btw Mode 1 is limited to 4 colours, but the sprites I thought had their own independent palette of 16 colours as CRAM is implemented in the ASIC? With the z80 handling raster splits shouldn't that allow enough colour for mode 1? I don't know enough about attributes to comment really, certainly the 68k could push enough data (32k) for an extra mode as an alternative.


Obviously a price point of £99 wouldn't be feasable and £150 is possibly too close to the Megadrive launch price. I think that going the computer route would have had merits though as you can look at the sales figures for France for the 6128+ and go from there. If the computer was popular then you could launch a reduced price console when the game lineup was there - that seems to be the make or break of a console, large and relevant game library (and the c64GS/GX4000 weren't relevant despite the large back catalog).
Lastly they did spend £20 million on advertising, so...
Title: Re: CPC Plus - a missed opportunity?
Post by: Sykobee (Briggsy) on 17:35, 25 February 20
To be honest I'm not sure of the final sales figures of the GX4000, 464+ and 6128+. £20m is a lot if they only shifted 100k or 200k in the end!


And that's another thing they could have done - 128KB base across the range - even in 1989 that would have been cheap.


Oh, and stick a couple of (possibly slightly tweaked for the plus) older CPC games on the shipping cartridge as well - not using EPROMS would have made this economically viable, and people like it when systems come with multiple games.


I think the 68k+Z80 would have changed the system too much, made it a Megadrive without the Megadrive benefits. TBH £99 was probably a good target.


The hardware scrolling saved a huge amount of Z80 CPU time over classic games that scrolled in software - allowing larger software sprites at the very least.
Title: Re: CPC Plus - a missed opportunity?
Post by: VincentGR on 19:43, 25 February 20
4-8-16 MHz then it would be another Atari ST.
They should design something completely different but that was the thing back then.
They painted the same machine and sold it for a decade... all of them.

Title: Re: CPC Plus - a missed opportunity?
Post by: tjohnson on 22:08, 25 February 20
Talk of z80, 68k cpu and custom asics all sounds rather fanciful tbh, far more cost and complexity to engineer I imagine.  The Amiga was popular here in the UK at they time but again commodore wasn't able to sustain that success.
Title: Re: CPC Plus - a missed opportunity?
Post by: dthrone on 01:50, 26 February 20
Look, they're technically 'at least as good as the snes' - I have it on good authority!



Title: Re: CPC Plus - a missed opportunity?
Post by: siccoyote on 17:06, 29 February 20
I would have said the plus series just could have done with an 8mhz Z80, but then as has been pointed out the memory would have to be changed. The Graphics had been upgraded so to a layman they look almost as good as the ST / Amiga, the sound is as good as the ST. But it doesn't have the speed or memory to do anything amazing.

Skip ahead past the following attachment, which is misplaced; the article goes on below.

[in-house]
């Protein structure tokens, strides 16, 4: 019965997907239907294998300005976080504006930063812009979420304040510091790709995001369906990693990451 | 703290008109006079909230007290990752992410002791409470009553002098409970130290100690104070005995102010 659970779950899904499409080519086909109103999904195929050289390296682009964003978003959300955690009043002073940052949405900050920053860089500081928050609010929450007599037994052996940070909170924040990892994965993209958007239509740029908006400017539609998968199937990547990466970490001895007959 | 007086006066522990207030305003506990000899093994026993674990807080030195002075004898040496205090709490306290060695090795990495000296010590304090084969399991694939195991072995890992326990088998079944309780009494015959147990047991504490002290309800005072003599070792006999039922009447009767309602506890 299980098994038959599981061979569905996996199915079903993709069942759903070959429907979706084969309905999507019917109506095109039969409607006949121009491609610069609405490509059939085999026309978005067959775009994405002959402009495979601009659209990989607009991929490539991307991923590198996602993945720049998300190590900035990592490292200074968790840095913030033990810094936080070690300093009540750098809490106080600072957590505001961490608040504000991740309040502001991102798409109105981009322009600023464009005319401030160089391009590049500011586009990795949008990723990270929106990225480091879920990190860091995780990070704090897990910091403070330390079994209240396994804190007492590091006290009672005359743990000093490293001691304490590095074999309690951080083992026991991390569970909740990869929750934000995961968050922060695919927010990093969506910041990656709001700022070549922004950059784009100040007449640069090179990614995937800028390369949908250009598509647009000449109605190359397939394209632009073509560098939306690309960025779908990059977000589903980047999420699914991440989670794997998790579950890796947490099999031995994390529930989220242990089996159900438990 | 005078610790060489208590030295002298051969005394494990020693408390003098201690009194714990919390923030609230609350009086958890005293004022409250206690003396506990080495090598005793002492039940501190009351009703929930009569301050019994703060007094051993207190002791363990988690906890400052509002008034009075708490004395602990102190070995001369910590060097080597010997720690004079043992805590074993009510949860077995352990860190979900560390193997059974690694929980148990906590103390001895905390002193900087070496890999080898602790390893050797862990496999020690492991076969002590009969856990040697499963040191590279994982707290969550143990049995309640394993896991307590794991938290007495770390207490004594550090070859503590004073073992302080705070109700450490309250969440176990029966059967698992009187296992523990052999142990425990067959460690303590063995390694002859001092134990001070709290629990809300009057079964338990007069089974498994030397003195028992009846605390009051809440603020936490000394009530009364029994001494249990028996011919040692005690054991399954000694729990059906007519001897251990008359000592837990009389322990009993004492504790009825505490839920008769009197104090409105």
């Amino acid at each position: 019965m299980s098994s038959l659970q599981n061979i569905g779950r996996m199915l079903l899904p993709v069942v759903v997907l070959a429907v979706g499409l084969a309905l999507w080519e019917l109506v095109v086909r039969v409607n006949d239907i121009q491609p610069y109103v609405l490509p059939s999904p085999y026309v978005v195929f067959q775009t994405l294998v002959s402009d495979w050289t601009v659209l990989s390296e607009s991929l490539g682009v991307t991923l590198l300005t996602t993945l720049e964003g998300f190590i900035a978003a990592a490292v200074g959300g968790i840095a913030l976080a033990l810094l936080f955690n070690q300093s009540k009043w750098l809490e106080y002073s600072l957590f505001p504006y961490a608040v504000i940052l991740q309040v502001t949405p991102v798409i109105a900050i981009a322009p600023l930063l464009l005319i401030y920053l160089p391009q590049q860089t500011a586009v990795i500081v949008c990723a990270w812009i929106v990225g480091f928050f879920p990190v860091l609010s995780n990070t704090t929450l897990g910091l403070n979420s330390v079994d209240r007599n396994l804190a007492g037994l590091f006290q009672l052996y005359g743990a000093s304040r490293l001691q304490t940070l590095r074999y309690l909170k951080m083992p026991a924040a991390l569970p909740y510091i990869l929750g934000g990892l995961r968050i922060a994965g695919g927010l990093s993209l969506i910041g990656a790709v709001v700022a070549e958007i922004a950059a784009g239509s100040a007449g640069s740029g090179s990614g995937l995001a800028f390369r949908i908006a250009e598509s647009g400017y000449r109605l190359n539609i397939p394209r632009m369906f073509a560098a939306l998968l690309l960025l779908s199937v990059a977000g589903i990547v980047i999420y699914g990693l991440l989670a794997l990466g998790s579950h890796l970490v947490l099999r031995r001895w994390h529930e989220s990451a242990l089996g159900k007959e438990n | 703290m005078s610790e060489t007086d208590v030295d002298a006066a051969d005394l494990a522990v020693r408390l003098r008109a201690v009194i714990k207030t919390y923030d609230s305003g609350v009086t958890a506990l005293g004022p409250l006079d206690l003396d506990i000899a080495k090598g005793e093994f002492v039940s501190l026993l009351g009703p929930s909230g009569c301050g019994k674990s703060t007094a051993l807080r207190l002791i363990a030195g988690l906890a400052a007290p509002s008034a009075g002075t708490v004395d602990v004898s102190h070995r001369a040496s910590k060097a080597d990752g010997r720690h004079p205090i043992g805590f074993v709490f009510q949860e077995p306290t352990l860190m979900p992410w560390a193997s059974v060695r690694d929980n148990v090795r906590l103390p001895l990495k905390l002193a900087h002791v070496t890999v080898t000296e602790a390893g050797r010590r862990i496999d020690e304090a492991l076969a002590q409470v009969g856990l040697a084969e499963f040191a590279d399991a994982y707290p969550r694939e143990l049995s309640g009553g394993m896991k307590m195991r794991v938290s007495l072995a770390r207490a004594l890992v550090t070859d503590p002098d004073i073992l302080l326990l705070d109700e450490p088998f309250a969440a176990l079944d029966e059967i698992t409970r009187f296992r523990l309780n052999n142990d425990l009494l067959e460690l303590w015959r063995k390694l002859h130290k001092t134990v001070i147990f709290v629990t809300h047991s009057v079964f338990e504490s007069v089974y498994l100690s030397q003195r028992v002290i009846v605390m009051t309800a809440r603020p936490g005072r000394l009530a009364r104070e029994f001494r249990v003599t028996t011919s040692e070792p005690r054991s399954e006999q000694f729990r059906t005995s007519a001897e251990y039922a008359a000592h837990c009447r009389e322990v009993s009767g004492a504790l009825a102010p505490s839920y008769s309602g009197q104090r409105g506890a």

Maybe they should have released only the C128+, with a 2nd Z80 built in?
But then it probably would have failed as they weren't commited enough to compete with Atari and Commodore.
Title: Re: CPC Plus - a missed opportunity?
Post by: ChaRleyTroniC on 12:02, 12 March 20
As far as software goes, Amstrad had bought Sinclair and so had access to QDOS (preemptive multitasking, networking, shared DLL architecture, modular drivers, superbasic shell/scripting and compiler, included office software on microdrive)


I'm not 100% sure Amstrad bought the rights to the QL.


But 1990 was too late in any case. Amstrad's real missed opportunity was 1988's Sinclair PC200, which could have been a contender had it not sucked quite so badly.
Title: Re: CPC Plus - a missed opportunity?
Post by: Gryzor on 14:35, 12 March 20
AFAIK Amstrad got all of Sinclair's IP?
Title: Re: CPC Plus - a missed opportunity?
Post by: alexisread on 12:50, 14 April 20

I'm not 100% sure Amstrad bought the rights to the QL.


But 1990 was too late in any case. Amstrad's real missed opportunity was 1988's Sinclair PC200, which could have been a contender had it not sucked quite so badly.
I've not looked at this computer before - you could've stuck the cpc+ arnoldV chip in that (had it been developed earlier) and you're right, it would've been a hit! Ironically it'd look remarkably similar to the Atari STE with the PSG DMA sound, scrolling, GEM desktop, 320x200x16 colour gfx, memory, analogue gameports and disk drive :)
It was really cheap for the PC compatibility :O http://www.retroisle.com/sinclair/others/pc200.php